Yukuyoshi Manabu was born in Kagatonishi near the heart of Bizen country in 1941. After working in Osaka as a young man, he returned to Bizen to assist the family building supply company. There he began to study clay under Mori Hozan and Ohira Seinosuke. After rebuilding an old kiln, he established his own. He ahs exhibited with the Issuikai Ten, the Chunichi Kokusai Togeiten, the National Ceramic Exhibition (Nihon Togeiten) among many others and has received a great many awards over his career.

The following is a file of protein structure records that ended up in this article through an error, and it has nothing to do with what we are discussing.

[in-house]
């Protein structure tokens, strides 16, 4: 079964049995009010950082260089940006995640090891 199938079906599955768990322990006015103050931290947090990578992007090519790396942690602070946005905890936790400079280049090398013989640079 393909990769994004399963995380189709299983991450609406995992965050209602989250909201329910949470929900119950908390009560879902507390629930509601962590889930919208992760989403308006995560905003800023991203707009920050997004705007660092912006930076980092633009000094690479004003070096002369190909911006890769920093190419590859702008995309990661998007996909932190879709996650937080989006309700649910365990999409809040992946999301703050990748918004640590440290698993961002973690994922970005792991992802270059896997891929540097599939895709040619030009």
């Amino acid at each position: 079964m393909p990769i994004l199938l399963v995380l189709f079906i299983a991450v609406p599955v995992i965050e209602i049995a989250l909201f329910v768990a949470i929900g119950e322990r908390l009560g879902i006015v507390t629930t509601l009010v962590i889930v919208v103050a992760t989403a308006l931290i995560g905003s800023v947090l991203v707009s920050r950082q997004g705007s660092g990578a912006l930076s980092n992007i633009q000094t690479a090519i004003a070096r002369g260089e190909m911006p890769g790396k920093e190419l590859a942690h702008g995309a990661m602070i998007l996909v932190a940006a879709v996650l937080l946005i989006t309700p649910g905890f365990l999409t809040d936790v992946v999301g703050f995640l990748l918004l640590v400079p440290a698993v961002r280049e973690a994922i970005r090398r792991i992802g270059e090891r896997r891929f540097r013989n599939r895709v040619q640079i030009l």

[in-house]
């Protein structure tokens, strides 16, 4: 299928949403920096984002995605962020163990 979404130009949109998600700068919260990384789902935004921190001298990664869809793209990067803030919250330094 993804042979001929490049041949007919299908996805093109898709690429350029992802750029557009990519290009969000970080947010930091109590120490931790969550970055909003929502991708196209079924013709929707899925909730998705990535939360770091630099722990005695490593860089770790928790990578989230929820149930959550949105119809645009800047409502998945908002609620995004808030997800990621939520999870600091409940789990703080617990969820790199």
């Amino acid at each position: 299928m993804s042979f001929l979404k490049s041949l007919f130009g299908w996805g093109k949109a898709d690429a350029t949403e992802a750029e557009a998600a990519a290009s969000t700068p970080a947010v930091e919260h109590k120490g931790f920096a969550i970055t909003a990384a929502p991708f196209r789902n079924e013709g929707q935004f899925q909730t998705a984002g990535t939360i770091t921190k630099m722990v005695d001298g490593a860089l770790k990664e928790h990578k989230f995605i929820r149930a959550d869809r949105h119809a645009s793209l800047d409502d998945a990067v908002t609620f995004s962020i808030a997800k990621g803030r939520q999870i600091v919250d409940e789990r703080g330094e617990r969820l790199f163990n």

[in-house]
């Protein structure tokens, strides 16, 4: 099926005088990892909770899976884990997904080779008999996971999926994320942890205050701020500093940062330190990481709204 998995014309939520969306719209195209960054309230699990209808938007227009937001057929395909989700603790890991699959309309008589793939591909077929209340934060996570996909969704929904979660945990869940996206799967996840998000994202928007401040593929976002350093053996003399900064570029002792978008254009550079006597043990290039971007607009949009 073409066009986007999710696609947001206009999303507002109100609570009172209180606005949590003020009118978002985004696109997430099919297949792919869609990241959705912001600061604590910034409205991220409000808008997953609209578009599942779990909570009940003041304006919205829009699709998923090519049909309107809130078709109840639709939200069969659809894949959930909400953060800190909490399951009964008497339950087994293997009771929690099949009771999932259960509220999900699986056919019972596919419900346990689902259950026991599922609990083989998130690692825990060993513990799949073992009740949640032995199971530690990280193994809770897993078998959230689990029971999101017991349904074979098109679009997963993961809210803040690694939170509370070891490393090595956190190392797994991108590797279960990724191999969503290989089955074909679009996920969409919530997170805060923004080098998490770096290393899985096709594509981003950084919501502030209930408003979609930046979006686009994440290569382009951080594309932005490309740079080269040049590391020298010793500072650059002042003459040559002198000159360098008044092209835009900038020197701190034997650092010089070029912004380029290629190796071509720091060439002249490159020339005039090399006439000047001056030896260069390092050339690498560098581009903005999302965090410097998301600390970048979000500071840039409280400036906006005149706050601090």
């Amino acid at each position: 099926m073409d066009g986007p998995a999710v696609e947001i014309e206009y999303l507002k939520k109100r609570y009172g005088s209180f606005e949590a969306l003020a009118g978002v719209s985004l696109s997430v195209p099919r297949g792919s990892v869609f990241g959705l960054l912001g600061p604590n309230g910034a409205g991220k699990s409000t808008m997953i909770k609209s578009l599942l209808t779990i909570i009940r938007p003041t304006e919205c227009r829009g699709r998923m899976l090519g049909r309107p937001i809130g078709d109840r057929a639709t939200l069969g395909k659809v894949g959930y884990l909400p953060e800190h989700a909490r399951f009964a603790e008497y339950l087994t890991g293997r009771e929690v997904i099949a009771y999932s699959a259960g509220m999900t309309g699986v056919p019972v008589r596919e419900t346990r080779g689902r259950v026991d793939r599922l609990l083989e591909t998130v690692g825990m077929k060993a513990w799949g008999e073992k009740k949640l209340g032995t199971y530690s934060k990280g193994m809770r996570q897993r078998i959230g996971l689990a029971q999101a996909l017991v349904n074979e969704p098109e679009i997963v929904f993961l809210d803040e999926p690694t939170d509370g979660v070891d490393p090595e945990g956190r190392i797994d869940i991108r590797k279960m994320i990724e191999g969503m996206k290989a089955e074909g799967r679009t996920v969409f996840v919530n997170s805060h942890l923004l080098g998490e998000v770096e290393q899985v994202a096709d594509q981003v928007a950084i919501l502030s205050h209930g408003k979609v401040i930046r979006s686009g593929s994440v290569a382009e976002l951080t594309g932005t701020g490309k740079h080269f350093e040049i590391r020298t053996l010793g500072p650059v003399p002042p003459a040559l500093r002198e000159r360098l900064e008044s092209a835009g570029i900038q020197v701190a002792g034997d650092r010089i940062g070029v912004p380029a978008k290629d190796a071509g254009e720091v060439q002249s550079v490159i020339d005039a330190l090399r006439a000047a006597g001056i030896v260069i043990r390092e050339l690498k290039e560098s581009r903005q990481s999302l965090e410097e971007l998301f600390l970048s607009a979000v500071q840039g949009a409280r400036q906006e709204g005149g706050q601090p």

All Items : Artists : Lacquer : Contemporary item #1433723 (stock #1594)
Modern Japanese Ceramics
sold, with thanks!
There is something deeply elegant and feminine about the work of the female Maki-e artist Arai Etsuko, clearly evident here in this glass sake set decorated with olives in colored lacquer and precious gold powder enclosed in a compartmentalized and signed wooden box. Inside, the simple black silhouette, outside, various shades of green connected by gold branches from which hang fruit in various stages of ripeness. The Tokkuri is 17 cm (6-3/4 inches) tall, the cups 5 cm (2 inches) diameter. All are in new condition, directly from the artist this year.